Central Bank Balance Sheet Policies: Some Policy Implications

Author:Manmohan Singh - Haobing Wang
Pages:1-3
SUMMARY

In this research summary, we highlight two policy implications from central bank balance sheet policies: (a) assets held due to quantitative easing are not the same as "reserves" (or deposits of the banking system at the central bank), and (b) conventional interest-rate policy and balance sheet adjustments consist of two independent dimensions of monetary policy and they differ in their... (see full summary)

 
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Volume 18, Number 3 Fall 20 17
www.imf.org/researchbulletin
B U L L E T I N
1
Leaning Against Windy Bank Lending
Giovanni Melina and Stefania Villa
In recent times credit booms and bu sts have
dramatically affected busines s cycle fluctuations.
This has calle d for a deeper understanding of
credit market conditions and the role of c entral
banks in ensuring f inancial stability. We examine
whether, during the Great Moderation, interest-
rate policy has reacted and whethe r it should have indeed reacted to bank lending
growth in the U.S. economy. A narrative analysis of the minutes of the Fed eral Open
Market Committee sugge sts a correlation between concerns on c redit conditions
and intended changes in the fede ral funds rate. This finding motivates a more
structural investigation. Using an e stimated macroeconomic model with banking,
this paper first provi des evidence that monetary policy did lean agai nst the wind
blowing from the loan market . It then shows that, although th e estimated monetary
policy feedback to bank credit grow th yields a small welfare loss, the optimal
interest-rate rule features almost no re sponse to credit conditions. Counterfactual
experiments unveil th at the sources of business cycle fluct uations are crucial in
determining whether a “ leaning-against-the-wind” policy i s optimal or not. In fact,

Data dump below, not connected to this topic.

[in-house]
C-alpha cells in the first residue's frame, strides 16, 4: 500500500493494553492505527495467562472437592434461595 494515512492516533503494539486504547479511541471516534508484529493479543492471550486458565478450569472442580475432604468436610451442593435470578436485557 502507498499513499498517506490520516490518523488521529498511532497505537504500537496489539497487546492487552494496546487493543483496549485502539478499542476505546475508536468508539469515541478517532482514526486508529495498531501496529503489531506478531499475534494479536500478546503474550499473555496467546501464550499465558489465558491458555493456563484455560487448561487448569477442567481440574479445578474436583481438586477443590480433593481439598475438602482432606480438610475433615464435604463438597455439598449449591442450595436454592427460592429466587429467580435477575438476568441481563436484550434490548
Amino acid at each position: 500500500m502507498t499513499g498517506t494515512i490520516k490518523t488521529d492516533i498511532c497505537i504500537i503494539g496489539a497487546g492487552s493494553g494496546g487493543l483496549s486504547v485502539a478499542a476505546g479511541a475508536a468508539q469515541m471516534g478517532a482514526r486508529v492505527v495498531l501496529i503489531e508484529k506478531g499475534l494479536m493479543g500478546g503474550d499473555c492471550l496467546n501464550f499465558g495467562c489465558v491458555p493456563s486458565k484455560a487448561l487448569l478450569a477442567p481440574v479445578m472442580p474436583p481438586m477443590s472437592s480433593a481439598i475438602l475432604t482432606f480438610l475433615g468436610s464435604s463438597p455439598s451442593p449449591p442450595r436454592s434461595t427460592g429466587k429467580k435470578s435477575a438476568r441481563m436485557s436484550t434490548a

the predominant role of estimated supply shoc ks in the medium run gives rise to a
trade-off between inf lation and financial stabilization.
Central Bank Balance Sheet Policies:
Some Policy Implications
Manmohan Singh and Haobing Wang
In this research summary, we highlight two
policy implications from central bank balance
sheet policies: (a) assets held due to quantitative
easing are not the same as “rese rves” (or deposits
of the banking system at the central bank), and
(b) conventional interest-rate policy and balance
sheet adjustments con sist of two independent dimensions of monetar y policy and
they differ in their res pective financial spillovers to emerging market s.
Short-term policy rates in many adva nced economies (AEs) have remained
persistently low since the af termath of the recent financial cri sis. In an effort
to manage sluggish economic recoveries a nd reinvigorate growth, several
leading central ba nks (e.g., the Federal Reserve in the United States, t he Bank of
England, the Europe an Central Bank, and the Ba nk of Japan) have carried out
several rounds of quantitat ive easing (QE) to provide furt her monetary st imulus.
In This Issue
1 Central Bank Balance
Sheet Policies: Some
Policy Implications
1 Leaning Against Windy
Bank Lending
7 Q&A: Seven Questions
on the Globalization
of Farml and
10 IMF Working Papers
15 Staff Discussion Notes
15 IMF Economic Review
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Research Summaries
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